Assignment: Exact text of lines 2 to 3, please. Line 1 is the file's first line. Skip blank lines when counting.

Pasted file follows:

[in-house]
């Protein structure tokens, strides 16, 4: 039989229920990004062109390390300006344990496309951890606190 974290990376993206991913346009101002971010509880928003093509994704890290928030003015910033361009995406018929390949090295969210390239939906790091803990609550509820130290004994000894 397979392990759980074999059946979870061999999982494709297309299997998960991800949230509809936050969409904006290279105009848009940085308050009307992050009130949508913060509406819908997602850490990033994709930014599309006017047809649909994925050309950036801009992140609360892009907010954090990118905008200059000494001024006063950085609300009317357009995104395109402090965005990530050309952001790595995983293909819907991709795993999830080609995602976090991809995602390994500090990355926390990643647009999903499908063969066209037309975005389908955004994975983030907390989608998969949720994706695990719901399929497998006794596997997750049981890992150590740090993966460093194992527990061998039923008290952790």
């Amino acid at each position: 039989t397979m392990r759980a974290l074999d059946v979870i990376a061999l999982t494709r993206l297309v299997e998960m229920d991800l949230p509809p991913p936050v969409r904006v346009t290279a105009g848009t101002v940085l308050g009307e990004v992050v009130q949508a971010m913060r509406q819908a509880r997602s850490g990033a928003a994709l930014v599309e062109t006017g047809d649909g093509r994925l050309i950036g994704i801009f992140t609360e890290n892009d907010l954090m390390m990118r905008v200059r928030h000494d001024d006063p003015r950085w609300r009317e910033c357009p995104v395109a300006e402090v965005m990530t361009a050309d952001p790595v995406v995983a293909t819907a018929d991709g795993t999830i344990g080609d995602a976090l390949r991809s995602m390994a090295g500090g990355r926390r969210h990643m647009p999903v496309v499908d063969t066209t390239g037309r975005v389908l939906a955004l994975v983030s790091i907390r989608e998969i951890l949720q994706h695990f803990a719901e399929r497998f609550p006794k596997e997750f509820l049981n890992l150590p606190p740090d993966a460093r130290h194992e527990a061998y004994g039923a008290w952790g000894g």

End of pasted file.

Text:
């Protein structure tokens, strides 16, 4: 039989229920990004062109390390300006344990496309951890606190 974290990376993206991913346009101002971010509880928003093509994704890290928030003015910033361009995406018929390949090295969210390239939906790091803990609550509820130290004994000894 397979392990759980074999059946979870061999999982494709297309299997998960991800949230509809936050969409904006290279105009848009940085308050009307992050009130949508913060509406819908997602850490990033994709930014599309006017047809649909994925050309950036801009992140609360892009907010954090990118905008200059000494001024006063950085609300009317357009995104395109402090965005990530050309952001790595995983293909819907991709795993999830080609995602976090991809995602390994500090990355926390990643647009999903499908063969066209037309975005389908955004994975983030907390989608998969949720994706695990719901399929497998006794596997997750049981890992150590740090993966460093194992527990061998039923008290952790």
């Amino acid at each position: 039989t397979m392990r759980a974290l074999d059946v979870i990376a061999l999982t494709r993206l297309v299997e998960m229920d991800l949230p509809p991913p936050v969409r904006v346009t290279a105009g848009t101002v940085l308050g009307e990004v992050v009130q949508a971010m913060r509406q819908a509880r997602s850490g990033a928003a994709l930014v599309e062109t006017g047809d649909g093509r994925l050309i950036g994704i801009f992140t609360e890290n892009d907010l954090m390390m990118r905008v200059r928030h000494d001024d006063p003015r950085w609300r009317e910033c357009p995104v395109a300006e402090v965005m990530t361009a050309d952001p790595v995406v995983a293909t819907a018929d991709g795993t999830i344990g080609d995602a976090l390949r991809s995602m390994a090295g500090g990355r926390r969210h990643m647009p999903v496309v499908d063969t066209t390239g037309r975005v389908l939906a955004l994975v983030s790091i907390r989608e998969i951890l949720q994706h695990f803990a719901e399929r497998f609550p006794k596997e997750f509820l049981n890992l150590p606190p740090d993966a460093r130290h194992e527990a061998y004994g039923a008290w952790g000894g």